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“On-Going Distress and Harm” Persist at FCI Sheridan Months After Court-Ordered Inspection

by Brooke Kaufman

In a status report filed in federal district court in Oregon in February 2022, a federal public defender said conditions at the Federal Correctional Institution (FCI) at Sheridan remained just as dire as she had found during an inspection the previous September, leaving prisoners there to suffer “on-going distress and harm.”

In a damning declaration filed three weeks after that earlier walk-through on October 8, 2021, the public defender, Lisa Hay, told the court that FCI Sheridan was not providing adequate medical care to treat and prevent COVID-19 infection nor those preexisting conditions requiring prescriptions. 

The expert report accompanying Hay’s most recent filing doesn’t show the situation has improved. Dr. Michael T. Puerini, a correctional healthcare specialist, said that prisoners at FCI Sheridan continue to be frustrated by “what appears to be an active deterring of patients from accessing care.”

Not only are prisoners unable to submit healthcare requests on a daily basis but their requests when finally submitted are not triaged “within 24 hours, as is the current standard of care.” Guards collect and deliver prisoner requests, breaching their confidentiality. The prison was also still using its gym as a COVID-19 isolation ward, where there was inadequate access to proper hygiene, medications, or nursing care.

“Using an understaffed gymnasium (no healthcare staff were seen) as an infirmary is simply irresponsible,” Dr. Puerini concluded.

The reports were filed by Hay on behalf of the client she was appointed to represent by the court, prisoner John Philip Stirling, in a lawsuit he filed near the beginning of the pandemic on April 30, 2020, alleging unconstitutional conditions of confinement at the federal prison.

In previous declarations, Hay and her investigators reviewed information gathered from data provided by the federal Bureau of Prisons (BOP), information on COVID-19 infections, as well as reports from prisoners, family members of prisoners, and defense attorneys.

In letters to Hay’s office, prisoners also report prolonged lockdown periods in cell blocks and common areas that left them feeling “punished because of COVID[-19]” with “no interaction [with] people, programming, [or] recreation … we get and have nothing, no voice, just sickness and stress.” Other letters describe feeling like a “dog in a cage” with “hardly enough time to… make a call” to family members, friends, or attorneys.

Prior to the court-ordered inspection in September 2021, prisoners contacted Hay’s office to report that prison staff were “quickly making changes to hide the true conditions of confinement,” including daily meals and water container deposits for COVID-19 patients, mask distributions, and cleaning of facilities. The “smoke and mirrors” performance, as described by one prisoner’s letter, quickly vanished once the inspectors left: “Things were good for the day you came but when you left it all went back to the way they been treating us.”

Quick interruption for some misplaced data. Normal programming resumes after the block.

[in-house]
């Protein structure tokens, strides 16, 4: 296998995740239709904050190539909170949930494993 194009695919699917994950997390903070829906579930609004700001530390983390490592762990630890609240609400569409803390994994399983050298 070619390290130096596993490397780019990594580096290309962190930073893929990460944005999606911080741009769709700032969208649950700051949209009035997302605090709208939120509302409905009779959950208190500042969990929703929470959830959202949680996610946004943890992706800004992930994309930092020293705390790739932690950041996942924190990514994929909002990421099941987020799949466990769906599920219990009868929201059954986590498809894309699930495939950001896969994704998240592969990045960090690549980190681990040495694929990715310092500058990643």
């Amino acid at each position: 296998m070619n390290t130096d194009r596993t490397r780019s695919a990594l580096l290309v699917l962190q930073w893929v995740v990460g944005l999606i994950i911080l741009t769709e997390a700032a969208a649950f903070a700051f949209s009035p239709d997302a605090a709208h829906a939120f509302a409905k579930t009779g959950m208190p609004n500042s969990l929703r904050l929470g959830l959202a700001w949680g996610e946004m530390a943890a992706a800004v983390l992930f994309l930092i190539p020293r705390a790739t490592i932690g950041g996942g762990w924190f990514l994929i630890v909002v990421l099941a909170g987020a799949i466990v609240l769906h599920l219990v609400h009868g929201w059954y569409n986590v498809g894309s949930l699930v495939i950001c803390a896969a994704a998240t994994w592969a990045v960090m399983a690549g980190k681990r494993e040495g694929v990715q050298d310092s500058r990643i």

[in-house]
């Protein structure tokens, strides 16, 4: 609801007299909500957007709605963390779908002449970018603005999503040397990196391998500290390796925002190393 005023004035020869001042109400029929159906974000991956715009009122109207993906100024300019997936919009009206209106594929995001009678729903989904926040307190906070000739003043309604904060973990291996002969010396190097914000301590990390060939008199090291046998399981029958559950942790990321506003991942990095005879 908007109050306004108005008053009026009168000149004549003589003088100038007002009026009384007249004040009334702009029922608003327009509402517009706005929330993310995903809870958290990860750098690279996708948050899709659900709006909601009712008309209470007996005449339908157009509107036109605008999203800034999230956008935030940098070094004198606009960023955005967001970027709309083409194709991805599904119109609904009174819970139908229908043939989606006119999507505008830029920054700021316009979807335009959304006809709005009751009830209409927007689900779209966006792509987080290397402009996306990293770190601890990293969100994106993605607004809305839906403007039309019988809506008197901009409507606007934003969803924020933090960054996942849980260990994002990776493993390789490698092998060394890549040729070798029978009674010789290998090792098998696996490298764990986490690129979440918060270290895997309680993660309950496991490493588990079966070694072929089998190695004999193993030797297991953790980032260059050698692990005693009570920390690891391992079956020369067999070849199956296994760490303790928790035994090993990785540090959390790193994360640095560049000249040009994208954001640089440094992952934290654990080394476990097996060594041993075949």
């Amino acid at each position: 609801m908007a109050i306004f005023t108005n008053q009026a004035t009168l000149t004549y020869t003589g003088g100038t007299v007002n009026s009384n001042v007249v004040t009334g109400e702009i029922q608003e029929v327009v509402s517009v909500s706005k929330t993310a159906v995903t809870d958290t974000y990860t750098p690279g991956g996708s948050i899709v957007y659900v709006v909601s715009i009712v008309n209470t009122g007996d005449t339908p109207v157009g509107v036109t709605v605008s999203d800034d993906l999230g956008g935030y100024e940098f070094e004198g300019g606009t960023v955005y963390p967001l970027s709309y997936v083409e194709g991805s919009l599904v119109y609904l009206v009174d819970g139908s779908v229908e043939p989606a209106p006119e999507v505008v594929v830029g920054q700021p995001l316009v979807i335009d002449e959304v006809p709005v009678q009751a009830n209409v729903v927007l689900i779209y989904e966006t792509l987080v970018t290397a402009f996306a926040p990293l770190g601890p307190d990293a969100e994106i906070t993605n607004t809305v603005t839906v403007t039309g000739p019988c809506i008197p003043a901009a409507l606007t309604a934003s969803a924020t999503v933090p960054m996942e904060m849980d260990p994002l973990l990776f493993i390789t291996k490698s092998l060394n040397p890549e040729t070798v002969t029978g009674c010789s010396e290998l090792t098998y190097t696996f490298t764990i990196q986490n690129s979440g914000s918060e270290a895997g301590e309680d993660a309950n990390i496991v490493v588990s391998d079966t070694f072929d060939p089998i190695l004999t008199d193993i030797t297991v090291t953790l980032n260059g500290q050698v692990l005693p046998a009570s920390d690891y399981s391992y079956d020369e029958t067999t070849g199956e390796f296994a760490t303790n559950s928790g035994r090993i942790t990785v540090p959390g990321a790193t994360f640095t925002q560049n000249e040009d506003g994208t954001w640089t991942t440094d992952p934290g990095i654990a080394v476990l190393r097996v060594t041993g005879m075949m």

Hay’s Chief Investigator, William J. Teesdale, described written complaints visibly “protruding from cell doors” and prisoners calling out to members of the inspection team saying, “[T]hese guys are going to kill us.”

Following the walk-through of the prison, Teesdale concluded that the inspection, together with information provided by prisoners, exposed “consistent problems” relating to COVID-19 lockdowns, inaccessible and insufficient standards of medical care, and lack of programming and access to prison facilities. The report affirms prisoners’ accounts of “dismal conditions” that are causing “widespread distress and harm” to prisoners and their support systems.

Since the inspection, however, poor conditions have persisted, including disrupted food service, extreme stress for families and prisoners, medical and dental neglect, deteriorating hygiene protocols, limited access to legal assistance, violation of attorney/client privilege, threats to physical and mental health, and “intermittent relief” from extended periods of confinement.

Additional elements of discovery have corroborated prisoner accounts of ongoing “inhumane” conditions at FCI Sheridan. Hay’s latest declaration makes clear that prisoners continue to suffer an unacceptable level of medical neglect. See: Stirling v. Hendrix, USDC (D. Or.), Case No. 3:20-cv-00712.  

Additional source: Oregon Public Broadcasting

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Related legal case

Stirling v. Hendrix